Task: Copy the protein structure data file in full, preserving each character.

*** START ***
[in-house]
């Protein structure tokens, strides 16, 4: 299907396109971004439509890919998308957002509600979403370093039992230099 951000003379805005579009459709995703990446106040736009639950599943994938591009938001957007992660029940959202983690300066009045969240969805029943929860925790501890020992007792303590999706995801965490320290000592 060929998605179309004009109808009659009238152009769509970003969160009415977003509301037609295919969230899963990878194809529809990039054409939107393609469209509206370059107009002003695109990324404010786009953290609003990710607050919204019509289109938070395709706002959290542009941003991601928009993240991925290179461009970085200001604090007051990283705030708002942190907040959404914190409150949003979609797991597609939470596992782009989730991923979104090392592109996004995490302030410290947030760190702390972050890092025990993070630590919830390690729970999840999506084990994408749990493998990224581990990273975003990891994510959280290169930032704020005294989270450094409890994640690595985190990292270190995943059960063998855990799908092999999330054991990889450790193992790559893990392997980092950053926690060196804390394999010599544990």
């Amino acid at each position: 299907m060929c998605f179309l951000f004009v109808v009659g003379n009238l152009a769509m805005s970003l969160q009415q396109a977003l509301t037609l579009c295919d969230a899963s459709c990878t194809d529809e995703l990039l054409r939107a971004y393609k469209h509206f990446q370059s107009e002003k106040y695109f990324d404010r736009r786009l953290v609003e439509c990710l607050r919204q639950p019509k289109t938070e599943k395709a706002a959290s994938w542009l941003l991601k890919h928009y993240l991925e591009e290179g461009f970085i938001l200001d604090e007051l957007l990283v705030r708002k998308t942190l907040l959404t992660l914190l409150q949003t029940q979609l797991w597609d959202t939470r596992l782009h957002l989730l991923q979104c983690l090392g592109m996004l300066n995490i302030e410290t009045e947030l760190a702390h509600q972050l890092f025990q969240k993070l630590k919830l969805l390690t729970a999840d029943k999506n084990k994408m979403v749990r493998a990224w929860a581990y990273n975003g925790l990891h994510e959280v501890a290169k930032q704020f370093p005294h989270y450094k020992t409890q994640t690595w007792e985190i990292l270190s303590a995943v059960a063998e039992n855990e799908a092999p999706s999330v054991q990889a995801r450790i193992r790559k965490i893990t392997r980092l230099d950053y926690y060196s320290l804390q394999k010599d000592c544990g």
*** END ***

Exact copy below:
[in-house]
């Protein structure tokens, strides 16, 4: 299907396109971004439509890919998308957002509600979403370093039992230099 951000003379805005579009459709995703990446106040736009639950599943994938591009938001957007992660029940959202983690300066009045969240969805029943929860925790501890020992007792303590999706995801965490320290000592 060929998605179309004009109808009659009238152009769509970003969160009415977003509301037609295919969230899963990878194809529809990039054409939107393609469209509206370059107009002003695109990324404010786009953290609003990710607050919204019509289109938070395709706002959290542009941003991601928009993240991925290179461009970085200001604090007051990283705030708002942190907040959404914190409150949003979609797991597609939470596992782009989730991923979104090392592109996004995490302030410290947030760190702390972050890092025990993070630590919830390690729970999840999506084990994408749990493998990224581990990273975003990891994510959280290169930032704020005294989270450094409890994640690595985190990292270190995943059960063998855990799908092999999330054991990889450790193992790559893990392997980092950053926690060196804390394999010599544990």
């Amino acid at each position: 299907m060929c998605f179309l951000f004009v109808v009659g003379n009238l152009a769509m805005s970003l969160q009415q396109a977003l509301t037609l579009c295919d969230a899963s459709c990878t194809d529809e995703l990039l054409r939107a971004y393609k469209h509206f990446q370059s107009e002003k106040y695109f990324d404010r736009r786009l953290v609003e439509c990710l607050r919204q639950p019509k289109t938070e599943k395709a706002a959290s994938w542009l941003l991601k890919h928009y993240l991925e591009e290179g461009f970085i938001l200001d604090e007051l957007l990283v705030r708002k998308t942190l907040l959404t992660l914190l409150q949003t029940q979609l797991w597609d959202t939470r596992l782009h957002l989730l991923q979104c983690l090392g592109m996004l300066n995490i302030e410290t009045e947030l760190a702390h509600q972050l890092f025990q969240k993070l630590k919830l969805l390690t729970a999840d029943k999506n084990k994408m979403v749990r493998a990224w929860a581990y990273n975003g925790l990891h994510e959280v501890a290169k930032q704020f370093p005294h989270y450094k020992t409890q994640t690595w007792e985190i990292l270190s303590a995943v059960a063998e039992n855990e799908a092999p999706s999330v054991q990889a995801r450790i193992r790559k965490i893990t392997r980092l230099d950053y926690y060196s320290l804390q394999k010599d000592c544990g």